Equinoxes, Solstices, and Solar Cross‑Quarter Days

Hermetic Systems

Windows software for calculating the dates and times of vernal and autumnal equinoxes,
summer and winter solstices and the solar cross‑quarter days.

Download and installation of this software has been temporarily suspended pending revision.

Explanation of the Software

An equinox occurs when the angle formed at the Earth's center between its axis of rotation and the line joining the Earth to the Sun is a right angle. At such a point in the Earth's orbit the length of day and night is equal (or rather, nearly equal, since atmospheric refraction of the Sun's rays affects the actual length). The northern vernal equinox (that is, the vernal equinox in the northern hemisphere) occurs around March 21st of each year, and the northern autumnal equinox occurs around September 21st. In the southern hemisphere these dates are reversed.

A solstice occurs when this angle reaches a maximum or a minimum. At such a point the duration of the day and the night is either longest or shortest. The northern winter solstice occurs around December 21st of each year, and the northern summer solstice occurs around June 21st. In the southern hemisphere these dates are reversed.

The solar cross-quarter days occur midway between the equinoxes and solstices. These are sometimes erroneously called Imbolc, for example (as observed in the northern hemisphere), is midway between the northern winter solstice and the northern spring equinox (also known as the northern vernal equinox), and so-called Beltane is midway between this and the northern summer solstice.

Equinoxes, Solstices screenshot

The calculated results are accurate to within a minute or so for years in the vicinity of 2000 CE. ('CE' is the calendar designation for the Common Era Calendar, which is the same as the Gregorian Calendar for years from 1582 onward.) The program gives results for any year in the range 1 CE through 3000 CE, but for years approaching these limits the results are less accurate due to uncertainty regarding the value of delta T. For example, the value of delta T for 1000 CE is about 30 minutes, so assuming a 10% error margin then the times for events at 1000 CE have an error margin of about 3 minutes.

For people interested in dates of these events more than 500 years ago, the dates may be given in the Julian Calendar as well as in the Common Era Calendar. The time of an event is not affected by the choice of calendar, only by the choice of timezone. (Continental U.S. timezones range from GMT‑5 for Eastern Standard Time to GMT‑8 for Pacific Standard Time.)

Mean Sun and True Sun Calculations

An attempt to define the cross‑quarter days more exactly reveals that there are two interpretations, giving rise to two methods of calculation, which give slightly different results. Following the terminology used in connection with the study of the Chinese Calendar, these two methods are named the mean sun method and the true sun method.

The mean sun method assumes (what is not in fact the case) that the Earth moves at a constant speed in a circular orbit around the Sun. Under this assumption the Earth will take the same time to travel from its position (in its orbit) at a solstice (resp. equinox) to its position at the next cross‑quarter point as it takes to travel from that cross‑quarter point to the next equinox (resp. solstice). Then the time of the cross‑quarter point is the time exactly halfway between the times of the solstice (resp. equinox) and the equinox (resp. solstice).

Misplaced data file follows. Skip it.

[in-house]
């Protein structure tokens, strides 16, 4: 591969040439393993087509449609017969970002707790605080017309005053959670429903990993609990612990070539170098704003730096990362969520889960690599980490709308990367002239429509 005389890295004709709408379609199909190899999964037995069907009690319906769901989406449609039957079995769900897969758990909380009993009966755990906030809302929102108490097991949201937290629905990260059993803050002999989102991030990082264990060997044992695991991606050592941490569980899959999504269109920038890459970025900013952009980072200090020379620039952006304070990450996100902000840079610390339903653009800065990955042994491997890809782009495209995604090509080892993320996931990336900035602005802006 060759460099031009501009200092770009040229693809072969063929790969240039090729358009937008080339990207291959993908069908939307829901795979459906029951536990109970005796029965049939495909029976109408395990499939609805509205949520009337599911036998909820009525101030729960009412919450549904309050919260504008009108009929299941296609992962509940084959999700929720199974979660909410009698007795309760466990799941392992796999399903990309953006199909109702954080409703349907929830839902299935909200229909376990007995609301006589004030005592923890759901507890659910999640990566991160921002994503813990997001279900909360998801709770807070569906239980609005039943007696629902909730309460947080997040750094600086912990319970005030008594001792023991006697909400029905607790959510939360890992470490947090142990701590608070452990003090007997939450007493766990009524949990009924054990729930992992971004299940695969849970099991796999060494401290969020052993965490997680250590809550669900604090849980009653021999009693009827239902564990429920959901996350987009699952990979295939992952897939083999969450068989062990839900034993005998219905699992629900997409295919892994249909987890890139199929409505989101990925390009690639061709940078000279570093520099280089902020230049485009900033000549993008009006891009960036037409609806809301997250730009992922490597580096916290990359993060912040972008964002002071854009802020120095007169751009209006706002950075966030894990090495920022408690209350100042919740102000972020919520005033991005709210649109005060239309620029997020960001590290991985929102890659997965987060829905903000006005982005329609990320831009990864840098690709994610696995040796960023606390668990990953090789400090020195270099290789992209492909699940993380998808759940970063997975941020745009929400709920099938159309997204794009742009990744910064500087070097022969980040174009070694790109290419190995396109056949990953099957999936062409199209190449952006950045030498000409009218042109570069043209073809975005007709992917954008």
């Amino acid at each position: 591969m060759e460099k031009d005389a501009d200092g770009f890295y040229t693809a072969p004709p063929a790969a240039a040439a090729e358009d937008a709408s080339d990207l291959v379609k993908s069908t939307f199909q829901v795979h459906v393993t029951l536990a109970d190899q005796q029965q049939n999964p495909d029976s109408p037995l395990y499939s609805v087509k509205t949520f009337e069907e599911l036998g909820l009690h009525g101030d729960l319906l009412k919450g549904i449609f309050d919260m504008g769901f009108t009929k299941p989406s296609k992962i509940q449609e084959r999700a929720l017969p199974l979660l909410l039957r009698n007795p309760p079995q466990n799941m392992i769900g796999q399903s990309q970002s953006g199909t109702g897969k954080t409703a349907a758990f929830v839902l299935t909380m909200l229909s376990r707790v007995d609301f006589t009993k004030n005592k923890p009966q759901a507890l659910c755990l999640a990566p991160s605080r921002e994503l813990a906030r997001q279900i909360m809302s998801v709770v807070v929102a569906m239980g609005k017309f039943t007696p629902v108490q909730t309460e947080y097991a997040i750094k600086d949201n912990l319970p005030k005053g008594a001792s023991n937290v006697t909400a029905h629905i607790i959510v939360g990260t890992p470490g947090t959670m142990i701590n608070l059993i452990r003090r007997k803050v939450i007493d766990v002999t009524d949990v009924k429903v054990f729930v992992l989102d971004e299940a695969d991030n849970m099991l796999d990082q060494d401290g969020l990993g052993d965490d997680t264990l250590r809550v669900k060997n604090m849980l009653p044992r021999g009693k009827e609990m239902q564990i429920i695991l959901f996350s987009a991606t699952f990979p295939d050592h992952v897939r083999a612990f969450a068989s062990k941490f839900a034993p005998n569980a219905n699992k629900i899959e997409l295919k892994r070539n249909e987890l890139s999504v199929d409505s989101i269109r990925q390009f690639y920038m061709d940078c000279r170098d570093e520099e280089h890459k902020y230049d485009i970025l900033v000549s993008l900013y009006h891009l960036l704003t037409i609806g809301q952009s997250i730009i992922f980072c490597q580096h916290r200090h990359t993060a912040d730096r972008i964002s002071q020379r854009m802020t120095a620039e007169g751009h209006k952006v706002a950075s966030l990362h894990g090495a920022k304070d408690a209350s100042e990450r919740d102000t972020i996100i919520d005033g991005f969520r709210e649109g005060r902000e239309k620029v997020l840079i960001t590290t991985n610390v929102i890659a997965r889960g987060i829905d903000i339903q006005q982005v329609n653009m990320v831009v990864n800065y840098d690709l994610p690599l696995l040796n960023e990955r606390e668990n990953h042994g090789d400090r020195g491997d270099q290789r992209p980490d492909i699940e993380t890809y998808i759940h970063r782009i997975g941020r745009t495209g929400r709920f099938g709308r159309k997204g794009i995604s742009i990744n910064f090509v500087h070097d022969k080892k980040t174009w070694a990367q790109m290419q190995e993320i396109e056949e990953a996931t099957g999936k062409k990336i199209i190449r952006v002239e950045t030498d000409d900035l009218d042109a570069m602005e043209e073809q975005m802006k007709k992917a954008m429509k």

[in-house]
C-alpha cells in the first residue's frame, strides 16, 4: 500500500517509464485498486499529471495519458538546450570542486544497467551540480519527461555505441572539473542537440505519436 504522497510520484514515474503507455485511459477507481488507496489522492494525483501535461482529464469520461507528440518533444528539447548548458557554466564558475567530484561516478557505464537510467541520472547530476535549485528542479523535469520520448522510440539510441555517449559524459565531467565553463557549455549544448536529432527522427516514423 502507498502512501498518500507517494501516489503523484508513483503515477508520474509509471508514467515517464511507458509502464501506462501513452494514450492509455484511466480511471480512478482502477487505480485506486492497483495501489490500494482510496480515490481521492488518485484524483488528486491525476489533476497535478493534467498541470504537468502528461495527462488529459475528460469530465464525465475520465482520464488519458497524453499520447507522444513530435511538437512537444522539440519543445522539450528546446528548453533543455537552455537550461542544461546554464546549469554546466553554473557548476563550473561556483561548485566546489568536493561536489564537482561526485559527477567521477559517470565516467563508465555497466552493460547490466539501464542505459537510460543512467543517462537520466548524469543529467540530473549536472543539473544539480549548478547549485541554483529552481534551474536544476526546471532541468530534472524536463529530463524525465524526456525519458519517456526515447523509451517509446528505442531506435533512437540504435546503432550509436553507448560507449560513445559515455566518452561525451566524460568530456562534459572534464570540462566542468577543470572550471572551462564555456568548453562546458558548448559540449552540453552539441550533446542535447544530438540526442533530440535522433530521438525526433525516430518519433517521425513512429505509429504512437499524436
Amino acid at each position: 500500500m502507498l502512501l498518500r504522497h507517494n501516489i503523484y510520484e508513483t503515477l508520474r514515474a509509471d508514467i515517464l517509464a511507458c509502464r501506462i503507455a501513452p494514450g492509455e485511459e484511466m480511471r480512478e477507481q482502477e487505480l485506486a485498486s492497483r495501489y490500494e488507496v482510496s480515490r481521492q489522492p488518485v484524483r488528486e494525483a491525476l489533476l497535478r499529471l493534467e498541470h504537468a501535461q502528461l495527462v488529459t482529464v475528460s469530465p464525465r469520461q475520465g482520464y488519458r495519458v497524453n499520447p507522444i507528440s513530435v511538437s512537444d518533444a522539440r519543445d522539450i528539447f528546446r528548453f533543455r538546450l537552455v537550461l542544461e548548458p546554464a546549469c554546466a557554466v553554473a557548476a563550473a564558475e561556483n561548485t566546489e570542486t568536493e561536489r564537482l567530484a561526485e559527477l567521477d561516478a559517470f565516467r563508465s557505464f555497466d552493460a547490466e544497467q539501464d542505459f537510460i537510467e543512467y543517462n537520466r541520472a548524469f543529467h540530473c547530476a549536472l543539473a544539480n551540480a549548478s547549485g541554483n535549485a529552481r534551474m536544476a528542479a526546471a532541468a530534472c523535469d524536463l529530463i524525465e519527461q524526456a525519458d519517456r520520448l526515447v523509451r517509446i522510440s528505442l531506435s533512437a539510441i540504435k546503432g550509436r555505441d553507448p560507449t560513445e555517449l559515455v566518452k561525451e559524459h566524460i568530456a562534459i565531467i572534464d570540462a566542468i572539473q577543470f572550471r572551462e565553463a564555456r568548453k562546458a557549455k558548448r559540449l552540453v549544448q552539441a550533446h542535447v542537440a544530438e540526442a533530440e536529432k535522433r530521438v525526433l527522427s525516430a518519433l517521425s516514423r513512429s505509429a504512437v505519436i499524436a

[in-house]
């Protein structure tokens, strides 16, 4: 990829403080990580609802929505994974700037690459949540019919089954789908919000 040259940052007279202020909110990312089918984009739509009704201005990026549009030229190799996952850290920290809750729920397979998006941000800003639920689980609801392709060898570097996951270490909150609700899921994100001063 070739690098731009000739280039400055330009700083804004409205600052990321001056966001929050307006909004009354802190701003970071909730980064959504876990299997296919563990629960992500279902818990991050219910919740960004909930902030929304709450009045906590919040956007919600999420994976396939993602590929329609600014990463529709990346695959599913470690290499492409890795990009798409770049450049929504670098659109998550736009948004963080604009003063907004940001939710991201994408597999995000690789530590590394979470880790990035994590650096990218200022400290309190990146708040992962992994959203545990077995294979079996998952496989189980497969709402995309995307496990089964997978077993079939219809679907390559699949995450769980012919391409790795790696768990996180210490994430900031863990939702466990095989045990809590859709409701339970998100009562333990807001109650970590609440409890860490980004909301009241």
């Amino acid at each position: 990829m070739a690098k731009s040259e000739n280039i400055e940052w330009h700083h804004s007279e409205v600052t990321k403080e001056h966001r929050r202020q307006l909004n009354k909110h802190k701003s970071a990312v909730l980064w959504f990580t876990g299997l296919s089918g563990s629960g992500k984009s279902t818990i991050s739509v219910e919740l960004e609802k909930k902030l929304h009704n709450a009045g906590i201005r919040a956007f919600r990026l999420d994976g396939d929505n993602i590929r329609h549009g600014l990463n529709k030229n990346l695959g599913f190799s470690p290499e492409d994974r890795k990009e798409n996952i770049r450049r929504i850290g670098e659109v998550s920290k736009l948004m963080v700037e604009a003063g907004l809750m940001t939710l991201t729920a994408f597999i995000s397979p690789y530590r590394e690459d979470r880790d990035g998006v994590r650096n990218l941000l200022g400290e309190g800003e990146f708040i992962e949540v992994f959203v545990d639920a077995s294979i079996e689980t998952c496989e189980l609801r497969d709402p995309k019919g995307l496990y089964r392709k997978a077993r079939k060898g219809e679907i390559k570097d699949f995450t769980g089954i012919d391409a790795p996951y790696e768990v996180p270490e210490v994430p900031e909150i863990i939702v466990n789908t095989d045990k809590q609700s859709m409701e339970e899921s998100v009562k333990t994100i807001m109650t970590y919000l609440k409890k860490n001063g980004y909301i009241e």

As discovered by Johannes Kepler, however, the orbit of the Earth is an ellipse (although almost a circle) and the speed of the Earth in its orbit around the Sun is not constant. The Sun is at a focus of the ellipse, and thus the distance between the Earth and the Sun varies (though not by much). The Earth travels faster when it is closer to the Sun, and slower when it is more distant. Its speed is greatest when it is closest to the Sun (the point in its orbit known as the perihelion).

The true sun method calculates a cross‑quarter day based on the time at which the Earth reaches that point in its orbit which is spatially (that is, geometrically) exactly midway between its positions at the solstice (or equinox) and the subsequent equinox (or solstice).

A Fuller Explanation of the Difference

The differences between the calculated times for the cross‑quarter days using these two methods will now be illustrated by reference to the times of the cross‑quarter days given above for the year 2006 (for timezone GMT).


Perihelion currently occurs about January 4 (though it will not always do so), and thus a couple of weeks after the (northern) winter solstice. According to the mean sun method, the Earth reaches the point halfway between the 2005 winter solstice and the 2006 (northern) spring equinox on February 4, 2006 (this is Imbolc). However, the Earth travels faster before reaching this point in its orbit than it does after reaching this point, since the perihelion point occurs between the 2005 winter solstice and the 2006 spring equinox. Thus the Earth actually reaches that point a little earlier than the mean sun calculation suggests, and in fact according to the true sun method the Earth reaches that point not on February 4 but on February 3, about seven hours earlier than the time calculated by the mean sun method.

Now consider Beltane. This occurs between the spring equinox and the summer solstice, and the mean sun method gives a date of May 6. However, the speed of the Earth is still decreasing slightly as it travels between the equinoctial point and the solsticial point, so it is traveling slightly faster before it reaches the cross‑quarter point than after. Thus it arrives at Beltane a little before the time calculated according to the mean sun method. According to the true sun method it arrives on May 5, twelve hours earlier than the time calculated by the mean sun method.